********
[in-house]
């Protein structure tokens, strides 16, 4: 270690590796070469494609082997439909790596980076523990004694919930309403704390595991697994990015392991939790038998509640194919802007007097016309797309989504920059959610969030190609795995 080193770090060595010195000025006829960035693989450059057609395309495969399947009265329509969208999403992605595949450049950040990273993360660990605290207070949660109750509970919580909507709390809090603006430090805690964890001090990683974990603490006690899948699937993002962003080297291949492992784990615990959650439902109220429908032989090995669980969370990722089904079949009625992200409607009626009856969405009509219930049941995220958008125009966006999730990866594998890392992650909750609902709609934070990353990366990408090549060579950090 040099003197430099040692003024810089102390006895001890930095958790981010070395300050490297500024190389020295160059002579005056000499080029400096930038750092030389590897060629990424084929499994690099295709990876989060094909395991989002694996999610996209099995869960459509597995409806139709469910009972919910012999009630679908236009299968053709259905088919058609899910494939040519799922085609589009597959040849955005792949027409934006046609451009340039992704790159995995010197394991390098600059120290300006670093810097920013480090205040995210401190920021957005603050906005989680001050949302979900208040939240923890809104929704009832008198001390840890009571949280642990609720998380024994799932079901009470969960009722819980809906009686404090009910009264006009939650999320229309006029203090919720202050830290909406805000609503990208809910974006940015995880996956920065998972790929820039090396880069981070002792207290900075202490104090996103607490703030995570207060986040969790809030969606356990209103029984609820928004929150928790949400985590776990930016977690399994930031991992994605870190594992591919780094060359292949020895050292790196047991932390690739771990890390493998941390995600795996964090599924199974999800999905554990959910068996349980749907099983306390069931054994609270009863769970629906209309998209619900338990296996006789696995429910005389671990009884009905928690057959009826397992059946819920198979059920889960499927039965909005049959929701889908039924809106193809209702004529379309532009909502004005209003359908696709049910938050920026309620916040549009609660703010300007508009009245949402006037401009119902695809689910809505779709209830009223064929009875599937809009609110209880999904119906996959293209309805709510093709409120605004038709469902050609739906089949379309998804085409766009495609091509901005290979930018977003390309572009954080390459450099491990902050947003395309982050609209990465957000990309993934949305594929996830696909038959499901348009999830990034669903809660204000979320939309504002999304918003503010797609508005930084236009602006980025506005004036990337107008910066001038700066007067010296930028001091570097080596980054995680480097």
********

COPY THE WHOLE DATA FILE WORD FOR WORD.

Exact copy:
[in-house]
């Protein structure tokens, strides 16, 4: 270690590796070469494609082997439909790596980076523990004694919930309403704390595991697994990015392991939790038998509640194919802007007097016309797309989504920059959610969030190609795995 080193770090060595010195000025006829960035693989450059057609395309495969399947009265329509969208999403992605595949450049950040990273993360660990605290207070949660109750509970919580909507709390809090603006430090805690964890001090990683974990603490006690899948699937993002962003080297291949492992784990615990959650439902109220429908032989090995669980969370990722089904079949009625992200409607009626009856969405009509219930049941995220958008125009966006999730990866594998890392992650909750609902709609934070990353990366990408090549060579950090 040099003197430099040692003024810089102390006895001890930095958790981010070395300050490297500024190389020295160059002579005056000499080029400096930038750092030389590897060629990424084929499994690099295709990876989060094909395991989002694996999610996209099995869960459509597995409806139709469910009972919910012999009630679908236009299968053709259905088919058609899910494939040519799922085609589009597959040849955005792949027409934006046609451009340039992704790159995995010197394991390098600059120290300006670093810097920013480090205040995210401190920021957005603050906005989680001050949302979900208040939240923890809104929704009832008198001390840890009571949280642990609720998380024994799932079901009470969960009722819980809906009686404090009910009264006009939650999320229309006029203090919720202050830290909406805000609503990208809910974006940015995880996956920065998972790929820039090396880069981070002792207290900075202490104090996103607490703030995570207060986040969790809030969606356990209103029984609820928004929150928790949400985590776990930016977690399994930031991992994605870190594992591919780094060359292949020895050292790196047991932390690739771990890390493998941390995600795996964090599924199974999800999905554990959910068996349980749907099983306390069931054994609270009863769970629906209309998209619900338990296996006789696995429910005389671990009884009905928690057959009826397992059946819920198979059920889960499927039965909005049959929701889908039924809106193809209702004529379309532009909502004005209003359908696709049910938050920026309620916040549009609660703010300007508009009245949402006037401009119902695809689910809505779709209830009223064929009875599937809009609110209880999904119906996959293209309805709510093709409120605004038709469902050609739906089949379309998804085409766009495609091509901005290979930018977003390309572009954080390459450099491990902050947003395309982050609209990465957000990309993934949305594929996830696909038959499901348009999830990034669903809660204000979320939309504002999304918003503010797609508005930084236009602006980025506005004036990337107008910066001038700066007067010296930028001091570097080596980054995680480097």